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You'll hear a little of this and lot of that on Light On Light Through - my reviews of great television series, my interviews with authors and creative media people and their interviews of me, my political commentary, thoughts about my favorite cars and food and space travel, discussions of my music, and a few of my readings from my science fiction stories. These are usually audio and a few are video.  In the first years, starting in 2006, I put up a new episode at least once a month.  More recently, it became more or less often than once a month, usually a lot less often.  But in the Fall of 2018, I began getting more in the mood to podcast, and you can expect new episodes now at least once a month.  - Paul Levinson

Videogamers Beware: Hillary's Not On Your Side

Sep 1, 2007



The U.K's Guardian just reminded me of something I already knew, which has crucial relevance both to video gamers and the current Presidential campaign:

Hillary Clinton is no friend of video gaming. In fact, along with Senators Lieberman, Johnson, and Bayh, she proudly introduced the Family Entertainment Protection Act in November, 2005. The Wikipedia entry explains that this law if enacted would have exacted "fines of $1000 dollars or 100 hours of community service for a first time offense of selling a 'Mature' or 'Adult-Only' rated video game to a minor, and $5000 or 500 hours for each subsequent offense."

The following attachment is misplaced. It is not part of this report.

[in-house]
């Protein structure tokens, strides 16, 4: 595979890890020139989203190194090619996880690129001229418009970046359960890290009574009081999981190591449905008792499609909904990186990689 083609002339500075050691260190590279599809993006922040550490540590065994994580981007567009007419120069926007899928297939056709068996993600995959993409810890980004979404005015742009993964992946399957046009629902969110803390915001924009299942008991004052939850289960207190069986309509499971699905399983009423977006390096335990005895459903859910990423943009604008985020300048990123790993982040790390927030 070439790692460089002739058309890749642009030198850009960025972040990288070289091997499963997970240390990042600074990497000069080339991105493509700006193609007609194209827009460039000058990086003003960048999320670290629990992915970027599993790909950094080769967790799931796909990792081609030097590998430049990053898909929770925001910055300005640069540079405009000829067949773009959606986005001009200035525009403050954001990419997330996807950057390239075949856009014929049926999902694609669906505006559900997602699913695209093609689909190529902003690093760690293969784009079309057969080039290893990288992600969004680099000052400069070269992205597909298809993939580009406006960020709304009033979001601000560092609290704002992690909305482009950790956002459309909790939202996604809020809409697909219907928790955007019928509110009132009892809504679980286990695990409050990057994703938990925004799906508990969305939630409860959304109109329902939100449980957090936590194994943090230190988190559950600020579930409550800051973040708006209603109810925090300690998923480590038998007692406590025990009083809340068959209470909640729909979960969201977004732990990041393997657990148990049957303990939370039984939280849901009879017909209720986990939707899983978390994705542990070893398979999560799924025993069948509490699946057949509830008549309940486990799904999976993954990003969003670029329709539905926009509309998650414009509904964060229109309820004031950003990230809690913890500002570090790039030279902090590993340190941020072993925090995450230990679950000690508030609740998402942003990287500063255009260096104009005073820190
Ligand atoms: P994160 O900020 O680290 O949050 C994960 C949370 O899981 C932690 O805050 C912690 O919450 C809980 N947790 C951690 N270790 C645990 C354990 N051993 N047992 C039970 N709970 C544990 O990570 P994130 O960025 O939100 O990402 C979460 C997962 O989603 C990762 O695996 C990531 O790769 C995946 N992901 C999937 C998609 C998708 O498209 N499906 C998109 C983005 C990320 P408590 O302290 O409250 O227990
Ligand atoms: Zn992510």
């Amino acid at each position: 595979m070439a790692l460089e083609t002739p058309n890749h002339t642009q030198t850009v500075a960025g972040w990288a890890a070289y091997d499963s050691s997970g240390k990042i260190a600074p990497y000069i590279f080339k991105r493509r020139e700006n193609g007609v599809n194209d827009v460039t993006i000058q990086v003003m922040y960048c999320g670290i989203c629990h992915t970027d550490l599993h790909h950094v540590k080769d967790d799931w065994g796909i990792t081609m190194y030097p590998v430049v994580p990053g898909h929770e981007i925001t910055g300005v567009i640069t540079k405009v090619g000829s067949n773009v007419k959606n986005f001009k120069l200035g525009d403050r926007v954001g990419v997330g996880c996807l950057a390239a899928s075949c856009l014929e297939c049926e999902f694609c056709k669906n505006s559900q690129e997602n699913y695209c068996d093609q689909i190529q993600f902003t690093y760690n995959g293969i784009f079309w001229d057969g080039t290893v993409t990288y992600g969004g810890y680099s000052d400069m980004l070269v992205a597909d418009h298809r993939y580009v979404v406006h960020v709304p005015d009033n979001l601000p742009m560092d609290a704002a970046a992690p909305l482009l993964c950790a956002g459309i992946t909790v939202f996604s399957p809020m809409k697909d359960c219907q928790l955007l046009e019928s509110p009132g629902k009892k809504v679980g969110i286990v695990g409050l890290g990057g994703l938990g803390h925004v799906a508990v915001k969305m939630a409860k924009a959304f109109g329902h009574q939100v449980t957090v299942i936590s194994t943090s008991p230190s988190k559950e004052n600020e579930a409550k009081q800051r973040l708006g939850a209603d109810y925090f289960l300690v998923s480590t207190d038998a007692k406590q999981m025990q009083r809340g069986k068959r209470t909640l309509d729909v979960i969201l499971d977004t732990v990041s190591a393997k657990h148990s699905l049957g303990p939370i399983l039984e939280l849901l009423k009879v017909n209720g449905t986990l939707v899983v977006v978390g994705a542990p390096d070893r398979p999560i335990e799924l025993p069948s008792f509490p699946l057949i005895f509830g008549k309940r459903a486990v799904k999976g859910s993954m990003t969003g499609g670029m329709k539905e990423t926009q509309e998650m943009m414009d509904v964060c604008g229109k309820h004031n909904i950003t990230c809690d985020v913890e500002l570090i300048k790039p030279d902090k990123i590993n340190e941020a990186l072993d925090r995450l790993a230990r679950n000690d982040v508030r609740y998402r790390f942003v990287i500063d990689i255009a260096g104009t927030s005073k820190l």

Fortunately, it was not enacted - Congress had more sense than Hillary and her unconstitutionally minded colleagues. Indeed, similar acts in various states had already been struck down as unconstitutional.

Hillary, unfortunately, comes by her disregard for the First Amendment through her husband. Bill Clinton signed the Communications Decency Act into law in 1996. That affront to the freedom of communication carried as much as $2000 and a two-year-in-prison penalty. Fortunately, the U.S. Supreme Court struck that one down.

Bill claimed he figured that act was unconstitutional, too, and the Supreme Court would declare it to be. So ... why did he sign it into law?

Surely he was not unaware of the straightforward Presidential action of not signing a destructive act into law, in the first place?

Bill Clinton and his circumlocutions fortunately can no longer threaten the First Amendment.

But Hillary's now running for President, leading many of the Democratic polls, and unless she explicitly says otherwise, a wise assumption would be that her election as President would bring to our nation steep fines, forced community service, and even jail time for forms of communication clearly protected under the First Amendment.